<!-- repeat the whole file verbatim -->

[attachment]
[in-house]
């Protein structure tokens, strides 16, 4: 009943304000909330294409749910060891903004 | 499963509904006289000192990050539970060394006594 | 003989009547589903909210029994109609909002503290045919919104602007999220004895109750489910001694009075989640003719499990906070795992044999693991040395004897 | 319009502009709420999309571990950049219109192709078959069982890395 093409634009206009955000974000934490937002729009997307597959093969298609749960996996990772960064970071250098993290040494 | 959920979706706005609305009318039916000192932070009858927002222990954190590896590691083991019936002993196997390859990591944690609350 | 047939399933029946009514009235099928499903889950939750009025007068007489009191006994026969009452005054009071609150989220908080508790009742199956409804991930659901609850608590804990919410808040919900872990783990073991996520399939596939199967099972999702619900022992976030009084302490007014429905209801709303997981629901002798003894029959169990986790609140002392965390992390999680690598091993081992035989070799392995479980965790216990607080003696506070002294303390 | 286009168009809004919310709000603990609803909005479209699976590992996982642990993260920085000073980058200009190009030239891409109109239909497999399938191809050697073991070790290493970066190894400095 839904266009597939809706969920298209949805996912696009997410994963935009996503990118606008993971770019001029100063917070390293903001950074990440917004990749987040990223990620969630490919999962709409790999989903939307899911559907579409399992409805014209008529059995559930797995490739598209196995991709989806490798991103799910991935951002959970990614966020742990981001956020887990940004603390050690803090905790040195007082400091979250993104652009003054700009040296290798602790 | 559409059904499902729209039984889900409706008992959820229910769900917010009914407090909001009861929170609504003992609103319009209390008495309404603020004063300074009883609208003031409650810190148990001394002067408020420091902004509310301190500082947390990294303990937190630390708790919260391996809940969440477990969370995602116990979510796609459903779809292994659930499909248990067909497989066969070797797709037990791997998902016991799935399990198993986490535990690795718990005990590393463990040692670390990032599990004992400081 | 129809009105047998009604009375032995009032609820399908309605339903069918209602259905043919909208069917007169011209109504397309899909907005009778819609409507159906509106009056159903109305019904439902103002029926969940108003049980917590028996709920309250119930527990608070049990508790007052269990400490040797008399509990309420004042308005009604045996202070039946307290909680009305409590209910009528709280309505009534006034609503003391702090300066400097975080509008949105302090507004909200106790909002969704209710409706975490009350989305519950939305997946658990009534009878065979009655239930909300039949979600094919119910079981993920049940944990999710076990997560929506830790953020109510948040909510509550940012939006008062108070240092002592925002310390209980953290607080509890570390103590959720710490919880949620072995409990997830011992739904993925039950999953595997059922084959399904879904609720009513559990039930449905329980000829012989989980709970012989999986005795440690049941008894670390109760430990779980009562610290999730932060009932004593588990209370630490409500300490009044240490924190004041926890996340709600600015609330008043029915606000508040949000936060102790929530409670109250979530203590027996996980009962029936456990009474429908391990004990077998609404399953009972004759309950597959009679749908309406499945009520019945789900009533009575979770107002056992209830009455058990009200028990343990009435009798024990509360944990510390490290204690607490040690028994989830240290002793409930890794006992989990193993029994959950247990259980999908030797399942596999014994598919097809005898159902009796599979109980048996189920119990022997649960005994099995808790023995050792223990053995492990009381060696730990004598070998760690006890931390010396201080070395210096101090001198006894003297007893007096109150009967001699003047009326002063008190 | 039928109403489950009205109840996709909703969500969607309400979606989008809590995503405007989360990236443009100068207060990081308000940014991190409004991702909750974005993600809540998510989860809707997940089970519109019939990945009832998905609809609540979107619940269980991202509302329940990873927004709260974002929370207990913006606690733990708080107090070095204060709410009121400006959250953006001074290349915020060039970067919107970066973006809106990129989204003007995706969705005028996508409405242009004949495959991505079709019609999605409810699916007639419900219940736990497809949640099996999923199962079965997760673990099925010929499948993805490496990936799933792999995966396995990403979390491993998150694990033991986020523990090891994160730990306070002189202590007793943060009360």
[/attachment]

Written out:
[in-house]
């Protein structure tokens, strides 16, 4: 009943304000909330294409749910060891903004 | 499963509904006289000192990050539970060394006594 | 003989009547589903909210029994109609909002503290045919919104602007999220004895109750489910001694009075989640003719499990906070795992044999693991040395004897 | 319009502009709420999309571990950049219109192709078959069982890395 093409634009206009955000974000934490937002729009997307597959093969298609749960996996990772960064970071250098993290040494 | 959920979706706005609305009318039916000192932070009858927002222990954190590896590691083991019936002993196997390859990591944690609350 | 047939399933029946009514009235099928499903889950939750009025007068007489009191006994026969009452005054009071609150989220908080508790009742199956409804991930659901609850608590804990919410808040919900872990783990073991996520399939596939199967099972999702619900022992976030009084302490007014429905209801709303997981629901002798003894029959169990986790609140002392965390992390999680690598091993081992035989070799392995479980965790216990607080003696506070002294303390 | 286009168009809004919310709000603990609803909005479209699976590992996982642990993260920085000073980058200009190009030239891409109109239909497999399938191809050697073991070790290493970066190894400095 839904266009597939809706969920298209949805996912696009997410994963935009996503990118606008993971770019001029100063917070390293903001950074990440917004990749987040990223990620969630490919999962709409790999989903939307899911559907579409399992409805014209008529059995559930797995490739598209196995991709989806490798991103799910991935951002959970990614966020742990981001956020887990940004603390050690803090905790040195007082400091979250993104652009003054700009040296290798602790 | 559409059904499902729209039984889900409706008992959820229910769900917010009914407090909001009861929170609504003992609103319009209390008495309404603020004063300074009883609208003031409650810190148990001394002067408020420091902004509310301190500082947390990294303990937190630390708790919260391996809940969440477990969370995602116990979510796609459903779809292994659930499909248990067909497989066969070797797709037990791997998902016991799935399990198993986490535990690795718990005990590393463990040692670390990032599990004992400081 | 129809009105047998009604009375032995009032609820399908309605339903069918209602259905043919909208069917007169011209109504397309899909907005009778819609409507159906509106009056159903109305019904439902103002029926969940108003049980917590028996709920309250119930527990608070049990508790007052269990400490040797008399509990309420004042308005009604045996202070039946307290909680009305409590209910009528709280309505009534006034609503003391702090300066400097975080509008949105302090507004909200106790909002969704209710409706975490009350989305519950939305997946658990009534009878065979009655239930909300039949979600094919119910079981993920049940944990999710076990997560929506830790953020109510948040909510509550940012939006008062108070240092002592925002310390209980953290607080509890570390103590959720710490919880949620072995409990997830011992739904993925039950999953595997059922084959399904879904609720009513559990039930449905329980000829012989989980709970012989999986005795440690049941008894670390109760430990779980009562610290999730932060009932004593588990209370630490409500300490009044240490924190004041926890996340709600600015609330008043029915606000508040949000936060102790929530409670109250979530203590027996996980009962029936456990009474429908391990004990077998609404399953009972004759309950597959009679749908309406499945009520019945789900009533009575979770107002056992209830009455058990009200028990343990009435009798024990509360944990510390490290204690607490040690028994989830240290002793409930890794006992989990193993029994959950247990259980999908030797399942596999014994598919097809005898159902009796599979109980048996189920119990022997649960005994099995808790023995050792223990053995492990009381060696730990004598070998760690006890931390010396201080070395210096101090001198006894003297007893007096109150009967001699003047009326002063008190 | 039928109403489950009205109840996709909703969500969607309400979606989008809590995503405007989360990236443009100068207060990081308000940014991190409004991702909750974005993600809540998510989860809707997940089970519109019939990945009832998905609809609540979107619940269980991202509302329940990873927004709260974002929370207990913006606690733990708080107090070095204060709410009121400006959250953006001074290349915020060039970067919107970066973006809106990129989204003007995706969705005028996508409405242009004949495959991505079709019609999605409810699916007639419900219940736990497809949640099996999923199962079965997760673990099925010929499948993805490496990936799933792999995966396995990403979390491993998150694990033991986020523990090891994160730990306070002189202590007793943060009360």